In terms of UK Science, I can’t think of a bigger name than Martin Rees, or to give him his proper title, Baron Rees of Ludlow. President of the Royal Society, Astronomer Royal, with if you will pardon the pun a stellar career in academia, and author of a number of highly acclaimed books, one of which, Just Six Numbers, I frequently reference and quote as it is so beautifully and clearly written. When it comes to the public understanding of science Lord Rees is a giant, and I think many of my generation accord him the respect my dad holds for Sir Patrick Moore for sheer verve in presentation. Suffice to say I have immense respect for the chap, and when I heard that he was speaking and Dave R offered to buy us both tickets I leapt at the chance.
This was the best attended of all the events I went to all week, held in the EDF tent, and sponsored by Winton Capital, a hedge fund management company about whom I know nothing but am delighted that they chose to sponsor this event so if you have money unlike me I guess you should have a look at their site, and their reputation is very good I was told. The whole Science Festival was also sponsored by Pfizer — while I am known for my distaste for the world of finance and “big business”, I thoroughly applaud and respect those companies who invest in science education so I have taken the time to mention them, and hope you understand and will bear them some good will for their generous corporate sponsorship. Well done to them all for investing in our future.
So anyway, it was very busy, and I was surprised at how the demographic had shifted; the audience was on average older, with a higher proportion of men, but also ranged from maybe 7 to their mid to late 80’s, all united by their love of astronomy. It was heartening to see so many people there, especially given the torrential rain and high winds that buffeted the marquee alarmingly. Indeed after the sunshine of the last few days the Science Festival in the rain was a desolate sight.
The talk opened with a picture of Sir Isaac Newton (“a really unattractive man”) and after that laugh was spiced with humour throughout. Newton in the Principia calculated the velocity needed for a cannonball to enter orbit, which I always find hard to envisage as what it is, a kind of endless falling! And then we were off, for a really wide ranging discussion of all kinds of fascinating aspects of space, from the scales of the universe, cosmic inflation, event horizons through Cosmological Fine Tuning (on which Rees was admirably open minded saying the question can not currently be resolved as far as I could make out), manned versus robotic space travel and much much more.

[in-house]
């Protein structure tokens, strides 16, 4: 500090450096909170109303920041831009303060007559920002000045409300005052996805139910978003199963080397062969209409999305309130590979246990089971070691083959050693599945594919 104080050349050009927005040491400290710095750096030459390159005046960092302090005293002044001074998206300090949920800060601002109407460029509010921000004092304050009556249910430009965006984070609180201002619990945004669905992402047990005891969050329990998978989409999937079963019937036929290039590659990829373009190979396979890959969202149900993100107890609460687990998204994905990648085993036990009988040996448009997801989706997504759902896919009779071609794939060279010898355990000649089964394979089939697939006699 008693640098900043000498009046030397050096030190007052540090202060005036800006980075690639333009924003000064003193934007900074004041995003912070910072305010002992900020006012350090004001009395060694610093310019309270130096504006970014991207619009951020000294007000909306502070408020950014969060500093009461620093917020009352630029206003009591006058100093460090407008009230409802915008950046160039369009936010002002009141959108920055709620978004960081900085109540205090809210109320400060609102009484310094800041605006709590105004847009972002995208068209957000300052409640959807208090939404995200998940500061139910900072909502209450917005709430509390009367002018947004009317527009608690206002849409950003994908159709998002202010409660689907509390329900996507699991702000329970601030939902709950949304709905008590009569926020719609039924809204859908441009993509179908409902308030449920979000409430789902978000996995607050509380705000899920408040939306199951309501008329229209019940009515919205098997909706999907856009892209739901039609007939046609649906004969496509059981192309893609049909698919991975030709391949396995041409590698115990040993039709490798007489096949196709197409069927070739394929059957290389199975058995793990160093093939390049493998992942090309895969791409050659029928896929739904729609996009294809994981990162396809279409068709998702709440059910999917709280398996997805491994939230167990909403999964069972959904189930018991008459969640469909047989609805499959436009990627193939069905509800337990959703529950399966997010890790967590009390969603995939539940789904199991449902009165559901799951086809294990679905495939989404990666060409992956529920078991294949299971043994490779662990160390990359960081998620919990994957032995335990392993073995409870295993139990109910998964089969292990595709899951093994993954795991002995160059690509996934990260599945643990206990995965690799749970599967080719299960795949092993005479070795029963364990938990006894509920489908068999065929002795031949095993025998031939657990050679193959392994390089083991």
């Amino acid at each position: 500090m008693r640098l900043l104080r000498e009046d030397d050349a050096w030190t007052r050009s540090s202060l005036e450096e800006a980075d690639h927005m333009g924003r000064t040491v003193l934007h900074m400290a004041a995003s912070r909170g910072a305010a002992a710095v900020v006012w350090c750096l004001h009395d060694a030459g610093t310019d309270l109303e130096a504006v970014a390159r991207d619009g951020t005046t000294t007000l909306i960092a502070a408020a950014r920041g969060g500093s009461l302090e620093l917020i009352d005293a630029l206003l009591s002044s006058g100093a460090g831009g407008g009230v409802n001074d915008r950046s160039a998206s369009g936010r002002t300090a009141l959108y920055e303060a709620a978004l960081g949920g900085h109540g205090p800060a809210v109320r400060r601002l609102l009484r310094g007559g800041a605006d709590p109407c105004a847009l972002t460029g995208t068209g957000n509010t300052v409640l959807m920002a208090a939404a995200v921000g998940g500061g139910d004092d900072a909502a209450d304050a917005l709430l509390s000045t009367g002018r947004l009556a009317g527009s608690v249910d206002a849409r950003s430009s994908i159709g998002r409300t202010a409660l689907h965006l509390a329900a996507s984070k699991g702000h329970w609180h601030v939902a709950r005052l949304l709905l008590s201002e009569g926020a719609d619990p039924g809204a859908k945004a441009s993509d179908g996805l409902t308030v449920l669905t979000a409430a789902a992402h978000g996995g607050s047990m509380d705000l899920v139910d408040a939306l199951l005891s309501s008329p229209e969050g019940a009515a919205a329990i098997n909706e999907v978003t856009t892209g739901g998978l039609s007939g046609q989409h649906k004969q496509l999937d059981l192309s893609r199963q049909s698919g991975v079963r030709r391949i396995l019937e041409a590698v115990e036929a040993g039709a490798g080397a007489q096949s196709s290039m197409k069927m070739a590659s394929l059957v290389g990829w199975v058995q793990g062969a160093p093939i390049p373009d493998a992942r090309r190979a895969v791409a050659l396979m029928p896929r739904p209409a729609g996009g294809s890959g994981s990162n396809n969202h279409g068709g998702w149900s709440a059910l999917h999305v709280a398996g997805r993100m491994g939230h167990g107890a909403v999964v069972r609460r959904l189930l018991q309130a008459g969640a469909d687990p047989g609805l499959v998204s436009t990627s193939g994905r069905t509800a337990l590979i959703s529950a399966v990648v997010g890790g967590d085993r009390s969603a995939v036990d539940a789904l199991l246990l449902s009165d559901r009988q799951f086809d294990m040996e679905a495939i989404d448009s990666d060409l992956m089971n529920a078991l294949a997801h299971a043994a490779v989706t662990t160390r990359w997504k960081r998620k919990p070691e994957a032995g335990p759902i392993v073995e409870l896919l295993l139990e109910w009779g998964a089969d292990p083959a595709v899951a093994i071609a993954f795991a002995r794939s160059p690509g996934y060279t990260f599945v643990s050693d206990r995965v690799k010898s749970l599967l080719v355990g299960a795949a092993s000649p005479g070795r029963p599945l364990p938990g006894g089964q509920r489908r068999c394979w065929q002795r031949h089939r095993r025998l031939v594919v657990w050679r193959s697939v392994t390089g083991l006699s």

One thing that really shocked me was when Lord Rees pointed out that there is only 66 years from the Wright Brothers first powered flight to the first men walking on the moon, some 42 years ago now. I thought for a moment that our knowledge of space may be stagnating, then I realised as Rees spoke on the tremendous achievements of those 42 years in terms of unmanned space exploration, and thought of my shock on first seeing pictures taken on Mars, and just how far our probes have gone – Voyager is now approaching the edge of the solar system. Still from Kitty Hawk to the moon in less than a single lifetime – indeed my grandmother lived through both events, and long enough to see the Pathfinder missions to Mars, yet as she once told me as a young girls she had disliked aeroplanes believing they would disturb the angels in the clouds! (She remained deeply if unorthodoxly religious, and curious about scientific discoveries, right till her death.)
This is what Rees does so well: he uses brilliant illustrations that make you think. A picture of an Ouroborous showing the cosmic scale of things was really gripping, with humanity falling right in the middle from the atomic scale through to the astronomical. If you have read Just Six Numbers you will be familiar with this, but still nice to see again. Another interesting thought which surprised me was that to today’s kids the moon landings are something old, historic, “like the Wild West”. I was born in the year of the moon landings, and when I was young we were all excited by space travel, and many of my friends wanted to be astronauts when they grew up. ( I hoped to be an archaeologist, and ended up a third-rate ghost hunter. These things happen!) Now few kids would aspire that way — this is one of the themes Marina Benjamin explores in her fascinating little book Rocket Dreams, where she charts with nostalgia how my generations love of Space, the final frontiers has been replaced by a new generation who seek potentialities in the unlimited fantasies and virtual worlds of cyberspace. Well worth reading that book actually.
I did not have a notepad on me to take notes, so I scribbled some phrases on my ticket. One thing I found very interesting was the idea that “nowhere in the solar system is as hospitable as even the top of Everest or the South Pole.” Still Martin Rees remains as always an optimist about our potential, while pessimistic about politics, with I think good cause. “A technological optimist, a political pessimist” was how he put it as I recall.
He ended stating that this century has a special responsibility, as we can finally destroy our evolutionary progress and throw it al away by destroying ourselves, or perhaps move on in to space, or something to that effect. I’m going to end though with my favourite quote of the whole talk, that hopefully I have got right…
It is better to read first-rate science fiction than second-rate science, more entertaining; and no more likely to be wrong
– Martin Rees